The Victoria chapter of Bikers Against Child Abuse rumbled up to the city’s courthouse for the first time last week.
Wearing leather jackets emblazoned with patches of a white fist and skull and crossbones on a red background, the bikers can be intimidating. But their goal is to help create a safe environment for an abused child involved in the court process.
“Our sole mission is to empower children not to feel afraid of the world in which they live,” said chapter president Tug, who goes by his road name.
Bikers Against Child Abuse (BACA) provides moral and physical support to abused children who have to go to court to testify against the person who harmed them.
The organization was started in Utah about 25 years ago by Paul Lilly, a clinical social worker with biker roots who wanted to help empower children in court, Tug said.
Children who have been abused are often too frightened to provide enough evidence for their case to be pursued, says an information brochure about BACA. Lilly found that the presence of the protective bikers could help offset threats made by the abuser, it says.
Tug said BACA comes into contact with the children through referrals. At the first meeting, the child is welcomed into the biker family with a short ceremony.
“We’re old-school bikers. Our code is you look after your own. We turn up when we’re asked to and we show up. Once they are in our chapter, we keep in touch with them by phone,” he said.
“If they start feeling too afraid with court coming up and they can’t sleep, we send a couple of bikers to park outside the house 24-7 while the child is at home. We escort them to school and back to help get rid of that fear so they will testify. Sometimes, the child rides to the courthouse on the back of a bike.”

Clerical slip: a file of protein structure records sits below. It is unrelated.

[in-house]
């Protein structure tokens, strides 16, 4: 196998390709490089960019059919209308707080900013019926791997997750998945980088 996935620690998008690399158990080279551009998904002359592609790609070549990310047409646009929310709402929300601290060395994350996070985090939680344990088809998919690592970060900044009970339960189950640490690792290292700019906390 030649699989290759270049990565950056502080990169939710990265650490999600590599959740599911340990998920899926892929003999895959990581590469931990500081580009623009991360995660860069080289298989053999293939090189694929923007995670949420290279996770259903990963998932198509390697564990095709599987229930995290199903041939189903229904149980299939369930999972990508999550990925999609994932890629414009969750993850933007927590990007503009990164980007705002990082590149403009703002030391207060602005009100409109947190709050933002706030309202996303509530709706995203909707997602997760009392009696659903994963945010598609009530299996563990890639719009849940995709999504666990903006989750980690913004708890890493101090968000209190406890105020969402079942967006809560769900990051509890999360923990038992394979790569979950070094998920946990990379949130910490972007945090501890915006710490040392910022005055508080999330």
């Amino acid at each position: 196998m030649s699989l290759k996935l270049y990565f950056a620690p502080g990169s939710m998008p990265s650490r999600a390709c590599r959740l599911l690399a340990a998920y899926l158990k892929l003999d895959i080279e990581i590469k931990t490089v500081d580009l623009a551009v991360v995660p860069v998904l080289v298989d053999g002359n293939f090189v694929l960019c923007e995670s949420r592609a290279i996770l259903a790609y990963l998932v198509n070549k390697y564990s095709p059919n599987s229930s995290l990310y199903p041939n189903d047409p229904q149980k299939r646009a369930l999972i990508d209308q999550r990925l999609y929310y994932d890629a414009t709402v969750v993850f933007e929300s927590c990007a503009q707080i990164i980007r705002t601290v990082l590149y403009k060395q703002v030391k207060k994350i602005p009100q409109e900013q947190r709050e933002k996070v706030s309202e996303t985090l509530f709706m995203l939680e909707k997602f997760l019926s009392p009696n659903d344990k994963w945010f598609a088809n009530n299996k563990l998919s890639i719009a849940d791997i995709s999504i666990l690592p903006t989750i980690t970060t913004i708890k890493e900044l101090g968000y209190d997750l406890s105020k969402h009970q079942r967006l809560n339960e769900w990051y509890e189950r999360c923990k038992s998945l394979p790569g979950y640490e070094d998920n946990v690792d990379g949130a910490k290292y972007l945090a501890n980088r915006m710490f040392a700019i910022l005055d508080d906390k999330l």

Last Monday, the bikers escorted a van that was taking a child to the courthouse.
The child, who testified by video to a courtroom outside Victoria, did not want the bikers in the room, so they waited in the hallway and on the courthouse steps.
“It’s all driven by the child,” Tug said. “Even if we can’t be in the courtroom with them, they know that we’re there.”
The group has 20 members in its Victoria chapter and 20 in a mid-Island chapter, he said. The BACA website says there are eight chapters in B.C.
The image that comes to mind for many people when they hear the word “biker” is the Hells Angels.
“But to be a BACA, you have to have a criminal record check done for the vulnerable sector,” Tug said. “You can’t have a criminal record with crimes against women or children.”
To raise awareness of their mission, the group has handed out brochures and business cards at events.
Tug said he has met with staff at the Ministry of Children and Family Development.
A ministry spokesman said: “We are just learning about this U.S.-based organization. What we can say is that in B.C. we all share responsibility for the well-being of children, and we owe it to them to keep childhood safe.
“That’s why if you know of a child who is in immediate danger, you should call police.
“If you think a child or youth under 19 years of age is being abused or neglected, you have the legal duty to report your concern to a child welfare worker. Phone 1-800-663-9122 at any time of the day or night.”